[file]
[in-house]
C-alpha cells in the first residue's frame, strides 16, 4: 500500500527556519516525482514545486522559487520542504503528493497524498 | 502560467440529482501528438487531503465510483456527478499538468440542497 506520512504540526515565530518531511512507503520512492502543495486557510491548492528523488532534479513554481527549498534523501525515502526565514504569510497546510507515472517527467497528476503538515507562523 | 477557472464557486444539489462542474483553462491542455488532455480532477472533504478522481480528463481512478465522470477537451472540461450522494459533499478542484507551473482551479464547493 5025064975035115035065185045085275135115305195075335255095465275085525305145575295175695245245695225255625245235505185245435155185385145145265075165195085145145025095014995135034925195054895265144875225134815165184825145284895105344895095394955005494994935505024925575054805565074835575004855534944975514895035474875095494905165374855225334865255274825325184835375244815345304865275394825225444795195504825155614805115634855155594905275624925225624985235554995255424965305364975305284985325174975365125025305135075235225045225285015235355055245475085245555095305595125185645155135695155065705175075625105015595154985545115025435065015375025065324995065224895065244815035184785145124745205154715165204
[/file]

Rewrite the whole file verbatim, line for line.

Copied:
[in-house]
C-alpha cells in the first residue's frame, strides 16, 4: 500500500527556519516525482514545486522559487520542504503528493497524498 | 502560467440529482501528438487531503465510483456527478499538468440542497 506520512504540526515565530518531511512507503520512492502543495486557510491548492528523488532534479513554481527549498534523501525515502526565514504569510497546510507515472517527467497528476503538515507562523 | 477557472464557486444539489462542474483553462491542455488532455480532477472533504478522481480528463481512478465522470477537451472540461450522494459533499478542484507551473482551479464547493 5025064975035115035065185045085275135115305195075335255095465275085525305145575295175695245245695225255625245235505185245435155185385145145265075165195085145145025095014995135034925195054895265144875225134815165184825145284895105344895095394955005494994935505024925575054805565074835575004855534944975514895035474875095494905165374855225334865255274825325184835375244815345304865275394825225444795195504825155614805115634855155594905275624925225624985235554995255424965305364975305284985325174975365125025305135075235225045225285015235355055245475085245555095305595125185645155135695155065705175075625105015595154985545115025435065015375025065324995065224895065244815035184785145124745205154715165204